Legendary musician Quincy Jones is throwing his weight behind an environmentally friendly L.A.-based the new non-fungible token (NFT) platform is geared toward musicians and their fans.
Jones himself will release NFTs on the platform, called OneOf, as well as H.E.R., Jacob Collier, The Kid LAROI, Charlie Puth, G-Eazy, TLC, Swedish DJ Alesso and Norwegian singer-songwriter Aurora.
The platform has attracted artists John Legend, Doja Cat and others who have already signed on to be part of the service when it launches this month. The NFTs offered on OneOf will include collectible music, art and experiences.
“I cannot wait to release my first Juicy Drops collection,” Doja Cat said in a statement. “However, I want to be mindful of environmental concerns and accessibility to all of my fans before we go live. Happy to now be working with OneOf, who is addressing both of these issues.”
Co-founded by tech entrepreneur Lin Dai, digital media executive Joshua James and music producer Adam Fell, in partnership with Jones, the platform has raised $63 million in a seed round to launch.
Investors in the round included VC and environmental activist Bill Tai, who was an early backer of Zoom, tech investor Jack Herrick, Jaeson Ma, founder of East West Ventures and co-founder of 88rising, Tezos Foundation, Suna Said of Nima Capital and others.
Experts say OneOf could resolve some of users’ environmental concerns around NFTs, but its platform could also introduce others.
A Green NFT?
OneOf could offer an answer to calls from critics concerned about the environmental impact of NFTs and the blockchain technology they rely on. Tesla CEO Elon Musk’s decision to suspend the use of Bitcoin for payments for its electric vehicles in May sent crypto markets tumbling, and further raised concerns from artists and others who had seen the technology as a new way to build equity on their creative output.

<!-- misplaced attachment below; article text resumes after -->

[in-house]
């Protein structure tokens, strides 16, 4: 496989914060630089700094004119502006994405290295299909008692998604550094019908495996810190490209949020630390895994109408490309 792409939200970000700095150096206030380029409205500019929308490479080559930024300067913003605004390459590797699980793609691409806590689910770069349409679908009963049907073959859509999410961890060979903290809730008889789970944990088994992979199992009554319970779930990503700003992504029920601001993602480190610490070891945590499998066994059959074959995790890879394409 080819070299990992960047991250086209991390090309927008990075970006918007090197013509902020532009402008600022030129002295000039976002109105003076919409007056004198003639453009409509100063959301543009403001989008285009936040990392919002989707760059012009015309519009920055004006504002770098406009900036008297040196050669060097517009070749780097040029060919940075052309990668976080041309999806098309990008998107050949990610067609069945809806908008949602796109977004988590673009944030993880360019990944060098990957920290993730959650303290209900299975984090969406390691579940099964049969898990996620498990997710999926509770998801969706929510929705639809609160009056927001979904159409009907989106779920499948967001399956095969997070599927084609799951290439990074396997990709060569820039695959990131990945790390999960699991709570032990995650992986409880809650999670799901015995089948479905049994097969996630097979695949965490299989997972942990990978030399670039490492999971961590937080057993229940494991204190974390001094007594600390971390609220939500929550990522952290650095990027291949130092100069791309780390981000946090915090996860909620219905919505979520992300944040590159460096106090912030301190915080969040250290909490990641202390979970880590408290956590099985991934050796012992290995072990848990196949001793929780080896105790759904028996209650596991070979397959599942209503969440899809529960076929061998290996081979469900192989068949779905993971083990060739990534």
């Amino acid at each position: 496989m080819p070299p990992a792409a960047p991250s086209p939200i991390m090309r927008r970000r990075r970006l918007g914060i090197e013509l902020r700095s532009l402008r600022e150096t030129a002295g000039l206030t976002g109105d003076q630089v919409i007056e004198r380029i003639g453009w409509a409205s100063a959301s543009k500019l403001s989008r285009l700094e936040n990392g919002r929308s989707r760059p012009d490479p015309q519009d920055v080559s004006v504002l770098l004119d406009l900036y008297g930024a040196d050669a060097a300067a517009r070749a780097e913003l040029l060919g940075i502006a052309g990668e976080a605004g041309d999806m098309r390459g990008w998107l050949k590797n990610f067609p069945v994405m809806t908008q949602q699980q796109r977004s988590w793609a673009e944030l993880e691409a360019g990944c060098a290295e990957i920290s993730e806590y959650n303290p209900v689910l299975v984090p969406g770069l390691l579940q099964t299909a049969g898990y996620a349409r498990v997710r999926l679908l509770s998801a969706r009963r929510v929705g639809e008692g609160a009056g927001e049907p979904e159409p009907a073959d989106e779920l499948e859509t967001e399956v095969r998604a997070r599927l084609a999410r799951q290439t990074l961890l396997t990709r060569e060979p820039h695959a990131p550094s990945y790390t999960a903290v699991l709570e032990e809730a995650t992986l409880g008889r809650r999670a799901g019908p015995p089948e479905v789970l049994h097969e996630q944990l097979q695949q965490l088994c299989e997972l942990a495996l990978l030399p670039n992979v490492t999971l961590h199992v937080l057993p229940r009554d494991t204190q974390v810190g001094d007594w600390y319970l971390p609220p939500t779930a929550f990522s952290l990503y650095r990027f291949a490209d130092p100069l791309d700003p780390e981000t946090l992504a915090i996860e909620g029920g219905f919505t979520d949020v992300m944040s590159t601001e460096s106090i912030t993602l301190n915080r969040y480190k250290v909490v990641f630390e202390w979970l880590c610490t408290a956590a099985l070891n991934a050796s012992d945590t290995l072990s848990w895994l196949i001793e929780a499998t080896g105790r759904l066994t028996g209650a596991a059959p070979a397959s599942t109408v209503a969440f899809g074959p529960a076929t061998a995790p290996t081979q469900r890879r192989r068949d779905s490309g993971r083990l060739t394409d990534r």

Validating who owns what on a blockchain has largely relied so far on a method called “proof-of-work,” which requires intensive computation that uses an immense amount of electricity, emitting a massive amount of greenhouse gases that contribute to climate change.
OneOf is built on the Tezos blockchain protocol, which uses an alternative validation method called “proof-of-stake,” requiring less electricity. That enables the platform to use “over 2 million times less energy than platforms on the Ethereum Network” and “requires the same energy as sending out a tweet,” OneOf said.
The proof-of-stake has not yet been widely adopted. Still, Ethereum has publicly stated it wants to transition to it, in part because of its environmental benefits.
The drawback for artists could be in scale. NFTs offered on Tezos haven’t been selling for prices nearly as high as those on the Ethereum blockchain, according to Joseph Pallant, founder and executive director of the Blockchain for Climate Foundation. But for artists who want to deliver a large volume of content into their fans’ hands at a low price, Tezos can help achieve that.
Pallant said a good bar to judge whether the platform will be successful is if it gives artists more artistic and economic control over their content than they’re like to get in the traditional music business model.
“Putting more control in the hands of artists, I think most people can agree is a good thing,” he said.
NFTs’ Promise for Musicians
NFTs emerged during the pandemic as a practical way for artists to interact with their audiences at a time when live concerts weren’t possible.
OneOf hopes to build on the trend, offering its NFTs as an accessible, low-cost way for fans to own content from their favorite artists and for artists to engage with their audience. Artists on the platform can determine the price of their NFTs with prices as low as $5 or even free.
“Blockchain has the ability to democratize ownership and bring economic empowerment to both artists and fans,” Dai, OneOf’s CEO, said in a statement. “We are building a…